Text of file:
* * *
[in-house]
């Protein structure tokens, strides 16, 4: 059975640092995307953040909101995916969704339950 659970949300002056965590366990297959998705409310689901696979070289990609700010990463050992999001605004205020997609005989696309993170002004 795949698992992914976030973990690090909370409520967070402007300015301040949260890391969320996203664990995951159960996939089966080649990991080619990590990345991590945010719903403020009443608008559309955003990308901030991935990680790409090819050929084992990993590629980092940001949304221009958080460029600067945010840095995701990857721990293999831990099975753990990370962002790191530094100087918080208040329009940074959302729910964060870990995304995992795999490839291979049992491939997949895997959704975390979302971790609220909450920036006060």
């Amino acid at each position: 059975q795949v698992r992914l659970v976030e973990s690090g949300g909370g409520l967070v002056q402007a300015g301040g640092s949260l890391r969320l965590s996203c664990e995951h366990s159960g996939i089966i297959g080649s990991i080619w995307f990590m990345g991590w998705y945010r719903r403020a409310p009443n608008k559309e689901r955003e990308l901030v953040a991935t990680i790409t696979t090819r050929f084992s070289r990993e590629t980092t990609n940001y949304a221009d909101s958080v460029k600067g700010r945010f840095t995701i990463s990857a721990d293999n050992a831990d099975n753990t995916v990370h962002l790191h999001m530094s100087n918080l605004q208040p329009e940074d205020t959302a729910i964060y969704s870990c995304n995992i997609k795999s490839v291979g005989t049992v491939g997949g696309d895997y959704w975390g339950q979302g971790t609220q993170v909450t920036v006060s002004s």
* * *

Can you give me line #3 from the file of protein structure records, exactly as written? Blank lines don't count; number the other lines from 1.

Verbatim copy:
């Amino acid at each position: 059975q795949v698992r992914l659970v976030e973990s690090g949300g909370g409520l967070v002056q402007a300015g301040g640092s949260l890391r969320l965590s996203c664990e995951h366990s159960g996939i089966i297959g080649s990991i080619w995307f990590m990345g991590w998705y945010r719903r403020a409310p009443n608008k559309e689901r955003e990308l901030v953040a991935t990680i790409t696979t090819r050929f084992s070289r990993e590629t980092t990609n940001y949304a221009d909101s958080v460029k600067g700010r945010f840095t995701i990463s990857a721990d293999n050992a831990d099975n753990t995916v990370h962002l790191h999001m530094s100087n918080l605004q208040p329009e940074d205020t959302a729910i964060y969704s870990c995304n995992i997609k795999s490839v291979g005989t049992v491939g997949g696309d895997y959704w975390g339950q979302g971790t609220q993170v909450t920036v006060s002004s």